Experience Everything Compliance Network Has to Offer
Start Customizing Your Profile for Free!
Update to Professional Trial!
Already have an account?
YOU'RE ALL SET!
Enjoy your limited-time access to the Compliance Network Professional Trial!
A confirmation welcome email has been sent to your email address from ComplianceNetwork@t.jjkellercompliancenetwork.com. Please check your spam/junk folder if you can't find it in your inbox.
YOU'RE ALL SET!
Thank you for your interest in EnvironmentalHazmat related content.
You've reached your limit of free access, if you'd like more info, please contact us at 800-327-6868.
Copyright 2023 J. J. Keller & Associate, Inc. For re-use options please contact firstname.lastname@example.org or call 800-558-5011.
RegSenseExemptions from Overtime/Minimum WageezExplanationMeeting and Training Time as Working TimeCompensationWaiting Time as Working TimeWage and HourCompensatory TimeBreaks and Meal PeriodsAssociate Benefits & CompensationHours WorkedBest ResultsTravel Time as Working TimeNon-Exempt employees Human ResourcesEnglishFocus AreaUSA
A common remedy for wage violations is an order that the employer make up the difference between what the employee was paid and the amount the employee should have been paid. The amount of this sum is often referred to as “back pay.”
Employees who were not properly paid their wages or salaries owed may be eligible for receiving back pay from their employers.
Summary of requirements
Among other Department of Labor programs, back wages may be ordered in cases under the Fair Labor Standards Act (FLSA) on the various federal contract labor statutes.
Listed below are methods which the FLSA provides for recovering unpaid minimum and/or overtime wages:
- The Wage and Hour Division may supervise payment of back wages.
- The Secretary of Labor may bring suit for back wages and an equal amount as liquidated damages.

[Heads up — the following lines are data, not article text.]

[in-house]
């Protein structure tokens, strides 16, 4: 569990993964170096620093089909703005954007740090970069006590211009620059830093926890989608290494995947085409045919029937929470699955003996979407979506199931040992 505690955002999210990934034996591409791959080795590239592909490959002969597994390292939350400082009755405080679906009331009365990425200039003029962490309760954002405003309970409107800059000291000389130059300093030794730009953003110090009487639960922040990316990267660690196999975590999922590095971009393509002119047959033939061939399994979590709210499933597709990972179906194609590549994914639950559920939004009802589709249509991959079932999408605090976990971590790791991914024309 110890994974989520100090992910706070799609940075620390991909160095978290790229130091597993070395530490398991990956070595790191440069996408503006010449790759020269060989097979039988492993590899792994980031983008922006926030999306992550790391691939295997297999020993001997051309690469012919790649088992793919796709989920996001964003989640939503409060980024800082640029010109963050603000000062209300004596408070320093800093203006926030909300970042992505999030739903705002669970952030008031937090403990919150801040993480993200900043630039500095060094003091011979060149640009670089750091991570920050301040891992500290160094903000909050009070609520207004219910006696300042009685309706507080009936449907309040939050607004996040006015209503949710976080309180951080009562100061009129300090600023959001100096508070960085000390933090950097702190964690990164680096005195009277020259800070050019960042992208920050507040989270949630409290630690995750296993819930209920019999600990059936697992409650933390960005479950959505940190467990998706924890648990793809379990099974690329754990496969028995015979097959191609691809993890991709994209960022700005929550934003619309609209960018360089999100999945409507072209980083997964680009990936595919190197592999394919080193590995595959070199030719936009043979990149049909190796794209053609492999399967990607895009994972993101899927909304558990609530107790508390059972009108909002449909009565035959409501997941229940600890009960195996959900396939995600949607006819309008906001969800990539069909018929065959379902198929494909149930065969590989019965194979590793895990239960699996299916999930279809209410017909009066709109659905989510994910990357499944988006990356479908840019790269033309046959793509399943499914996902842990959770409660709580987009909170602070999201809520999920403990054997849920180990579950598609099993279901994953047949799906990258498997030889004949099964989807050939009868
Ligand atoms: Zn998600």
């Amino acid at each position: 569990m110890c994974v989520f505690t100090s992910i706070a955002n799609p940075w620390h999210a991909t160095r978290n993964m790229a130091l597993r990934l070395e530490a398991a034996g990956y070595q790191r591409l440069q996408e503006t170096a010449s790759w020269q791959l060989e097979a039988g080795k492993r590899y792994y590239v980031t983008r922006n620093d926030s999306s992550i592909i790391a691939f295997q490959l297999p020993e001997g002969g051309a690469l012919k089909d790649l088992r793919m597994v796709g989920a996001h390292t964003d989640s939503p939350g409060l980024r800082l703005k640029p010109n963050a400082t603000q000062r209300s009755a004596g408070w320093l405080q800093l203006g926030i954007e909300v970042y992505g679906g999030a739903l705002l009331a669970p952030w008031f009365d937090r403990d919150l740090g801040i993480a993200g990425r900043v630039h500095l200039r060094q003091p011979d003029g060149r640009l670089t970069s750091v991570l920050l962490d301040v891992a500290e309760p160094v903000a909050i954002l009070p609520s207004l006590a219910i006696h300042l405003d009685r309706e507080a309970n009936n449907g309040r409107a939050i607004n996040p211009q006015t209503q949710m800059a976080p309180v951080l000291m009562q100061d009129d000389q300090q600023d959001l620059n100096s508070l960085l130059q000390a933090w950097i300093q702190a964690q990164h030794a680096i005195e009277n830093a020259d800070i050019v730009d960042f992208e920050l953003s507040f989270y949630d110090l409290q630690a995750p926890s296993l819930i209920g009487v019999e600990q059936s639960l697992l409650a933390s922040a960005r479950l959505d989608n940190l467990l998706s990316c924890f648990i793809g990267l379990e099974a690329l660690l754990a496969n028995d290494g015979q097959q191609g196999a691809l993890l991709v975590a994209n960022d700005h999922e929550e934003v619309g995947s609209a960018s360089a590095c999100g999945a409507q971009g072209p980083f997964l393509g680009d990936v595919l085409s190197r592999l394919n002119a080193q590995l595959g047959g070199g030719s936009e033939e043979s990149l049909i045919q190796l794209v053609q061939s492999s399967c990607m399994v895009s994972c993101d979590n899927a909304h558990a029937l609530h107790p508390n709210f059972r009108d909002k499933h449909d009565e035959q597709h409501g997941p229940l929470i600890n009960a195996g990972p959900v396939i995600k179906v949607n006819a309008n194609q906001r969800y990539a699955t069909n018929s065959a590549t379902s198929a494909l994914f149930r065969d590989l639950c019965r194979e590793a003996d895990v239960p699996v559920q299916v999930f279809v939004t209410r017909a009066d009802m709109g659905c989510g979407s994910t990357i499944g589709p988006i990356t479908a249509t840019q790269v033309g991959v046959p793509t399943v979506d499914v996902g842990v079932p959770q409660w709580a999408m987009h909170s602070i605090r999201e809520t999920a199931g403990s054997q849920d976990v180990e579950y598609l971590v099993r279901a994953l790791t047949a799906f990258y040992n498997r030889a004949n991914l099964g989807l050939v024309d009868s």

- An employee may file a private suit for back pay and an equal amount as liquidated damages, plus attorney’s fees and court costs.
- The Secretary of Labor may obtain an injunction to restrain any person from violating the FLSA, including the unlawful withholding of proper minimum wage and overtime pay.
An employee may not bring suit under the FLSA if the employee has been paid back wages under the supervision of the Wage and Hour Division or if the Secretary of Labor has already filed suit to recover the wages.
Generally, a two-year statute of limitations applies to the recovery of back pay. In the case of willful violations, a three-year statute of limitations applies.
Back wages also are available for underpayments to employees under the Davis-Bacon and Related Acts and the Service Contract Act, among other laws enforced and administered by the Wage and Hour Division.
READ MORESHOW LESS
['Compensation', 'Wage and Hour']
['Travel Time as Working Time', 'Compensatory Time', 'Waiting Time as Working Time', 'Hours Worked', 'Meeting and Training Time as Working Time', 'Non-Exempt employees', 'Breaks and Meal Periods', 'Exemptions from Overtime/Minimum Wage']
J. J. Keller is the trusted source for DOT / Transportation, OSHA / Workplace Safety, Human Resources, Construction Safety and Hazmat / Hazardous Materials regulation compliance products and services. J. J. Keller helps you increase safety awareness, reduce risk, follow best practices, improve safety training, and stay current with changing regulations.